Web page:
- Categorical Data

- Trigonometry
- Vectors
- Multiplication Charts
- Time Table
- 2 times table
- 3 times table
- 4 times table
- 5 times table
- 6 times table
- 7 times table
- 8 times table
- 9 times table
- 10 times table
- 11 times table
- 12 times table
- 13 times table
- 14 times table
- 15 times table
- 16 times table
- 17 times table
- 18 times table
- 19 times table
- 20 times table
- 21 times table
- 22 times table
- 23 times table
- 24 times table

- Time Table

# Angles of a Triangle – Explanation & Examples

We know that every shape in the universe is based on angles. The square is basically four lines connected so that each line makes an angle of 90 degrees with the other line. In this way, a square has four 90 degrees angles on its four sides.

Similarly, a straight line stretched on both sides at 180 degrees. If it turns at any point, it becomes two lines separated by a certain angle. In the same manner, a triangle is basically three lines connected at certain values of angles.

These measures of angles define the type of triangle. Therefore, angles are essential in studying any geometric shape.

In this article, you’ll learn the **angles of a triangle** and **how to find the unknown angles of a triangle** when you only know some of the angles. To know the important concepts of triangles, you can consult the previous articles.

## What are the Angles of a Triangle?

**The angle of a triangle is the space formed between two side lengths of a triangle.** A triangle contains interior angles and exterior angles. **Interior angles** are three angles found inside a triangle. **Exterior angles** are formed when the sides of a triangle are extended to infinity.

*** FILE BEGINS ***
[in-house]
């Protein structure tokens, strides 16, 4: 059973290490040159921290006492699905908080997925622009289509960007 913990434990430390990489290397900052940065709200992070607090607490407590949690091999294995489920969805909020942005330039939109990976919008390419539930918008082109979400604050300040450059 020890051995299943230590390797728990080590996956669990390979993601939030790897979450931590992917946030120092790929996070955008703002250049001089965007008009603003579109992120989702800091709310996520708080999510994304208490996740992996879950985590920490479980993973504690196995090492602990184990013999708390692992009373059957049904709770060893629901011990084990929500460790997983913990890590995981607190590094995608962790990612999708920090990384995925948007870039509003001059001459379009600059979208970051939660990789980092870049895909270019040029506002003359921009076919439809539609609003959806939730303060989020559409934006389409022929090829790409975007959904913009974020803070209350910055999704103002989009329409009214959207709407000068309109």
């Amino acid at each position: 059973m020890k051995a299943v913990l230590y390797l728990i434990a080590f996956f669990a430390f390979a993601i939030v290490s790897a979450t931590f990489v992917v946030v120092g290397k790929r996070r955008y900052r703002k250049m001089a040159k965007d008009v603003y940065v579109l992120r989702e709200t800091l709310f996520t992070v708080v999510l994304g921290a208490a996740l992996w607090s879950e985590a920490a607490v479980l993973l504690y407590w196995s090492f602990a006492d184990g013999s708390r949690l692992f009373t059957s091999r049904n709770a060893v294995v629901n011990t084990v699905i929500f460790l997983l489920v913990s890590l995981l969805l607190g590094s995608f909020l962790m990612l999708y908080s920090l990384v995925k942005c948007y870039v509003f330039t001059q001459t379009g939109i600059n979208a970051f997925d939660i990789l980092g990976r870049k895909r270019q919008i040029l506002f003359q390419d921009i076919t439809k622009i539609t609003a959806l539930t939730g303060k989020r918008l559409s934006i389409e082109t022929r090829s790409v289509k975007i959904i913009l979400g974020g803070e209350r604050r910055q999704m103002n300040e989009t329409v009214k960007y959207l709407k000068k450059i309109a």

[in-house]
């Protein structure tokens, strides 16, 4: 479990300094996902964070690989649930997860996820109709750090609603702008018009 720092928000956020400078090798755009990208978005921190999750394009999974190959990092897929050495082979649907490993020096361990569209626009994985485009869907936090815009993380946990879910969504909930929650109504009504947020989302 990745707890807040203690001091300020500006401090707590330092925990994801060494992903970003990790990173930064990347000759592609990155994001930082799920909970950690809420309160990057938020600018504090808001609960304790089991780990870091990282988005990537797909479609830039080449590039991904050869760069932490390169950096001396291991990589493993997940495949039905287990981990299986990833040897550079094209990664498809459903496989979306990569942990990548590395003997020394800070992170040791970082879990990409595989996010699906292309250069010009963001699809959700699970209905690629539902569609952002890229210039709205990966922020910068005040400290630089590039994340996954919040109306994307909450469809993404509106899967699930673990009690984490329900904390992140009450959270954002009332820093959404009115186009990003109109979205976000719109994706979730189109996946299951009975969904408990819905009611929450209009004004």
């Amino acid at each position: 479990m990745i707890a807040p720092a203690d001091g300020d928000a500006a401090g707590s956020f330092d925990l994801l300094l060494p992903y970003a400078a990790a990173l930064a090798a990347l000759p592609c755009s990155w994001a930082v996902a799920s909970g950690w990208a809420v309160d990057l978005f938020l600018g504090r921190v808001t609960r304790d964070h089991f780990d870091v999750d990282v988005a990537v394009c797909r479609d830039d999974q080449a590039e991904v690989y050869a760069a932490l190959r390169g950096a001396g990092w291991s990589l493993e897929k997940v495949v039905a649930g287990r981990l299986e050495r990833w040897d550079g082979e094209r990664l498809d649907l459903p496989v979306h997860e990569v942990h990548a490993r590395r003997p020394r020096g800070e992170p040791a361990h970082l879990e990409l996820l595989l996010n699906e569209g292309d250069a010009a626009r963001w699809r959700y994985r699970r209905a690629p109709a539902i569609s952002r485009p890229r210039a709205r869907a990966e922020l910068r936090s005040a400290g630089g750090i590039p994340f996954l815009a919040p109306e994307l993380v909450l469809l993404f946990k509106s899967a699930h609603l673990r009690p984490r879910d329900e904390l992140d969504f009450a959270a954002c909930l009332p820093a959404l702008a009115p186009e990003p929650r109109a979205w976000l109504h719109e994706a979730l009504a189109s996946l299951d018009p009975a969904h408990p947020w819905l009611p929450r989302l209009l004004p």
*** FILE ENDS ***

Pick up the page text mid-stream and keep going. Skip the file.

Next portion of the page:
Therefore, exterior angles are formed outside a triangle between one side of a triangle and the extended side. Each exterior angle is adjacent to an interior angle. Adjacent angles are angles with a common vertex and side.

The figure below shows the **angle of a triangle**. The interior angles are a, b and c, while exterior angles are d, e, and f.

## How to Find the Angles of a Triangle?

*To find the angles of a triangle, you need to recall the following three properties about triangles:*

- Triangle angle sum theorem: This states that the sum of all the three interior angles of a triangle is equal to 180 degrees.

a + b + c = 180º

- Triangle exterior angle theorem: This states that the exterior angle is equal to the sum of two opposite and non-adjacent interior angles.

f = b + a

e = c + b

d = b + c

- Straight line angles. The measure of angles on a straight line is equal to 180º

c + f = 180º

a + d = 180º

e + b = 180º

Let’s work out a few example problems.

*Example 1*

Calculate the size of the missing angle x in the triangle below.

__Solution__

By triangle angle sum, theorem, we have,

x + 84º + 43º = 180º

Simplify.

x + 127º = 180º

Subtract 127º on both sides.

x + 127º – 127º = 180º – 127º

x = 53 º

Hence, the size of the missing angle is 53º.

*Example 2*

Find the size of the interior angles of a triangle that form consecutive positive integers.

__Solution__

Since, a triangle has three interior angles, then, let the consecutive angles be:

⇒1^{ST} angle = x

⇒ 2^{ND} angle = x + 1

⇒3^{RD} angle = x + 2

But we know that, the sum of the three angles is equal to 180 degrees, therefore,

⇒ x + x + 1 + x + 2 = 180°